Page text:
Alabama Media Group and Alabama School Connection collaborated on this story, published Monday morning, about paddling in Alabama’s schools.
We learned this morning that nearly 19,000 students were paddled in Alabama’s schools during the 2013-2014 school year according to federal data released this summer.
We learned that Alabama ranks third in the nation in percentage of students paddled overall, at 2.5%. And if you limit the count to only those schools (657 out of 1,367 schools in Alabama paddled students), that percentage rises to 5.7%, still a third-place ranking.
We learned that Alabama is one of 15 states in the country where paddling is specifically allowed by state law, and that a 1977 U.S. Supreme Court decision affirmed states’ rights to paddle students in school.
We learned that males are paddled at a 4.5-to-1 rate over females, and that black and multi-race students are disproportionately paddled over white, Hispanic, and children of other races.
We learned that Alabama’s current education leaders don’t see a problem with paddling, and that Alabama’s new state superintendent comes from a state that banned paddling in schools 45 years ago.
Here are those numbers and rates. First, the boys.
Next, the girls.
We learned that the data doesn’t tell us everything. In fact, the data the feds require doesn’t even tell us why students are being paddled. And the state won’t tell us, either.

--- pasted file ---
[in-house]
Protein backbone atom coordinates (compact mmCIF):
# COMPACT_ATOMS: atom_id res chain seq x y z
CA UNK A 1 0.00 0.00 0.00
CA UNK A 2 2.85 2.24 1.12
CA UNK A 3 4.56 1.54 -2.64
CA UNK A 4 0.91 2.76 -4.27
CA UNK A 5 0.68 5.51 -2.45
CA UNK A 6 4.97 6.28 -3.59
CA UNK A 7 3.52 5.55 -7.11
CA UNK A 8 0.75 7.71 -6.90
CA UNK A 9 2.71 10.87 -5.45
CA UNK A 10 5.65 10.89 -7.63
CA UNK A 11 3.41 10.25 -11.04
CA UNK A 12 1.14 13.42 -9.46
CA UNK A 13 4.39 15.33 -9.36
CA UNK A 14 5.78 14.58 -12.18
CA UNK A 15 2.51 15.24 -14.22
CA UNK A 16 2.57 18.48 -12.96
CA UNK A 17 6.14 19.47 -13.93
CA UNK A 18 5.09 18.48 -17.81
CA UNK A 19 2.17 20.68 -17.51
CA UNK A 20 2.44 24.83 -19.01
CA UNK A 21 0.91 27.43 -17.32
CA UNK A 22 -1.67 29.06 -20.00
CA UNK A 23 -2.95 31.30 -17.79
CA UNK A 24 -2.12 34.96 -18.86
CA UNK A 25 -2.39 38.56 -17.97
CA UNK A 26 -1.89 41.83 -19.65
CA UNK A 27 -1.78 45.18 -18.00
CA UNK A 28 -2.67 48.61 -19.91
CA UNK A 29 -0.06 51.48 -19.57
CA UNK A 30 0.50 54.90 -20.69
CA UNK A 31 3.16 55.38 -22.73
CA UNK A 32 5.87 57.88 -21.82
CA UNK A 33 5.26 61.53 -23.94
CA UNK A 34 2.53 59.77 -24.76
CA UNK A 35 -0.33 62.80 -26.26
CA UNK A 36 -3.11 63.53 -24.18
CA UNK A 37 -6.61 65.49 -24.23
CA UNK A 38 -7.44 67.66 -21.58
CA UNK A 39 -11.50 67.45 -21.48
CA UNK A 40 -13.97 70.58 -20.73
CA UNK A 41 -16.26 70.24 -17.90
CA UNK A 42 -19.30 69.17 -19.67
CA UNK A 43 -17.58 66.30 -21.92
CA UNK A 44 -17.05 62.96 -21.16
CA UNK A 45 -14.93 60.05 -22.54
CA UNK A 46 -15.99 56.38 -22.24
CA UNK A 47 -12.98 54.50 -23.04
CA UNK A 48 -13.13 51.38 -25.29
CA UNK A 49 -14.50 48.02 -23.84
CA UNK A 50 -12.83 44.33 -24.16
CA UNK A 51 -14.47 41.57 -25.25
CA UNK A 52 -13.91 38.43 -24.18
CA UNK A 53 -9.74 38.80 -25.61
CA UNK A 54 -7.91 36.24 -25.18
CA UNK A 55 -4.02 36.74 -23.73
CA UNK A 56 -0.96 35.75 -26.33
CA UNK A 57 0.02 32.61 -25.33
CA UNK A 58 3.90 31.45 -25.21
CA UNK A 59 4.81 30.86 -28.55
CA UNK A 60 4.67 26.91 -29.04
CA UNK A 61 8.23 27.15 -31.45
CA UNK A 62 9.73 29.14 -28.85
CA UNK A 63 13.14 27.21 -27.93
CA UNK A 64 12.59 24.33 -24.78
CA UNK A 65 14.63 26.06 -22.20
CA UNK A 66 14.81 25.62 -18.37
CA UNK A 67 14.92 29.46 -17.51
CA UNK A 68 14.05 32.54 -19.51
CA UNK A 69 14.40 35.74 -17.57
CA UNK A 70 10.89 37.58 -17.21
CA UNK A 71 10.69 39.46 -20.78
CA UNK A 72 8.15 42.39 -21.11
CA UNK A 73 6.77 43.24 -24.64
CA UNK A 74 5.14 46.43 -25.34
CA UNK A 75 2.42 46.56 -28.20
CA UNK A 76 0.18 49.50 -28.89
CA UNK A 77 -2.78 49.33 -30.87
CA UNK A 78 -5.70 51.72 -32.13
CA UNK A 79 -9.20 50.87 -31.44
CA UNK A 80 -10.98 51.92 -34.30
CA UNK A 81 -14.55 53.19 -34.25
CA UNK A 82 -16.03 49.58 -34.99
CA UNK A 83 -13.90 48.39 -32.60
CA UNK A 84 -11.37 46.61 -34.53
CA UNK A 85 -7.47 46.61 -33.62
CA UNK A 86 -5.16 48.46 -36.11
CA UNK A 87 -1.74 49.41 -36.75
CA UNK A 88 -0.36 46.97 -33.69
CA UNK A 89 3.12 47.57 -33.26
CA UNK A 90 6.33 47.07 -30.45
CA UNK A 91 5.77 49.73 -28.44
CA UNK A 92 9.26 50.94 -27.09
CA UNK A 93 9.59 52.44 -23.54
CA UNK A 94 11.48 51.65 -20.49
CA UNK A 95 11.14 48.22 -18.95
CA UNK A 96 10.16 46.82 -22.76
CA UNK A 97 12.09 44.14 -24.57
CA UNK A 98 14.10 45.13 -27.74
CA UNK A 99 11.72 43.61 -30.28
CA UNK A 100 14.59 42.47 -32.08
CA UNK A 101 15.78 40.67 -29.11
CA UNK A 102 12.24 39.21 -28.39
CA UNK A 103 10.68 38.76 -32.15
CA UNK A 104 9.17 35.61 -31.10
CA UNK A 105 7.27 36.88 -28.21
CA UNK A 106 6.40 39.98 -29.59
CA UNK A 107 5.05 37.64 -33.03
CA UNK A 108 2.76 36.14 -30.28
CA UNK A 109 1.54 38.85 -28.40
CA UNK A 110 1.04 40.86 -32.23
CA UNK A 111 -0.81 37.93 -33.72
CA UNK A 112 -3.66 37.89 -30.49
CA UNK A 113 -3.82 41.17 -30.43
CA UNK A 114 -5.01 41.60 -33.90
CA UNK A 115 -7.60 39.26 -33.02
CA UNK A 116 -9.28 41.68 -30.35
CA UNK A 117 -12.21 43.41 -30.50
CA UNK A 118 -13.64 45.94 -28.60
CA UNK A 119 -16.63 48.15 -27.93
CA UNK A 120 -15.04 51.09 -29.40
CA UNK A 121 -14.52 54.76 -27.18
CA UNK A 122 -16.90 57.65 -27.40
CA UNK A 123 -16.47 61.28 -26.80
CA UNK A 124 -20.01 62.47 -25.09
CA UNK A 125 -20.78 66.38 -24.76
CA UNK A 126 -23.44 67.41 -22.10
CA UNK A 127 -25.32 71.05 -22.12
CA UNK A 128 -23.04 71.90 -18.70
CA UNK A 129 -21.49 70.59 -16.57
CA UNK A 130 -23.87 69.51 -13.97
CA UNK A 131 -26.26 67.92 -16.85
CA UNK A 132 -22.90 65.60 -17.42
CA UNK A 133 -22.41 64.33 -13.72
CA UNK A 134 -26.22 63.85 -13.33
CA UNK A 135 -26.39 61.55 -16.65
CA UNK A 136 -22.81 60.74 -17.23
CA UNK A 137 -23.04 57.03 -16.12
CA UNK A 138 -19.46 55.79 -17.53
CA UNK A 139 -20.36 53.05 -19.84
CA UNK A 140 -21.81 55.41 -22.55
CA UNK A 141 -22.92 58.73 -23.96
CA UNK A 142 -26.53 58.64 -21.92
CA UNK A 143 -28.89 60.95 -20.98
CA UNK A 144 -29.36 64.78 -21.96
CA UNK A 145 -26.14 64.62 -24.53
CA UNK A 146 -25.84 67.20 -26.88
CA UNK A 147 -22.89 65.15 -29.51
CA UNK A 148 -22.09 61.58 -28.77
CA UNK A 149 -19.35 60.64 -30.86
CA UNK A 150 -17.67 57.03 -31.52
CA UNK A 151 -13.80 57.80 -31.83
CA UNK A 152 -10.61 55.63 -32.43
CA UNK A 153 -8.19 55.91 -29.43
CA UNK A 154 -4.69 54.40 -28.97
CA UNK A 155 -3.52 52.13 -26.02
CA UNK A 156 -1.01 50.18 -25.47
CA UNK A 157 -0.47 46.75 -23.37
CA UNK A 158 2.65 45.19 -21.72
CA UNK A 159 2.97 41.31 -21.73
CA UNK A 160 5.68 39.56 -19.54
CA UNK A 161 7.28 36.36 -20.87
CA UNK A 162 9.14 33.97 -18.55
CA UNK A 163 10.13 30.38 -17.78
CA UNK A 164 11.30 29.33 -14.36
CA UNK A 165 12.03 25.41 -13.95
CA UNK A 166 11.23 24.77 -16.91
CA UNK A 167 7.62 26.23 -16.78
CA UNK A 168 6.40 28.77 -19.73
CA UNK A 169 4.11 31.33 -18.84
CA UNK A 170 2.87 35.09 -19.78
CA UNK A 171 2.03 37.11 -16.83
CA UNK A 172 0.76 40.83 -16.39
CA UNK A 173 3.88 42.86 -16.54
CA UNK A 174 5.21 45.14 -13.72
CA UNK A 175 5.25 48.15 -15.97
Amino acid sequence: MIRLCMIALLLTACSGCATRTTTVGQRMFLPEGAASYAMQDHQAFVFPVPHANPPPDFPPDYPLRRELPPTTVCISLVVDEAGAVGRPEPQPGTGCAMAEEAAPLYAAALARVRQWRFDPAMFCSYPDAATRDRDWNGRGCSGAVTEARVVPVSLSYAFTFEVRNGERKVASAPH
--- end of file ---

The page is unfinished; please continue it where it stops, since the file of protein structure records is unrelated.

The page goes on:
What we learned from the national-level discussion in the C-SPAN video below is that school administrators say that paddling is used in place of suspending students.
We don’t know if that’s the case in Alabama.
Some folks assume that all the paddling is done in elementary schools. That’s not the case in Alabama. See for yourself.
Finally, here’s a look at a documentary made a couple of years ago about the “board” of education. Alabama is featured.
From the film: “Corporal punishment was found to be cruel and unusual punishment by the United States Court of Appeals for the Eighth Circuit in 1968. It is banned in the U.S. military, in correctional facilities and in mental institutions however, use of the paddle is still allowed in many U.S. public schools.”
Stay tuned for links to further coverage.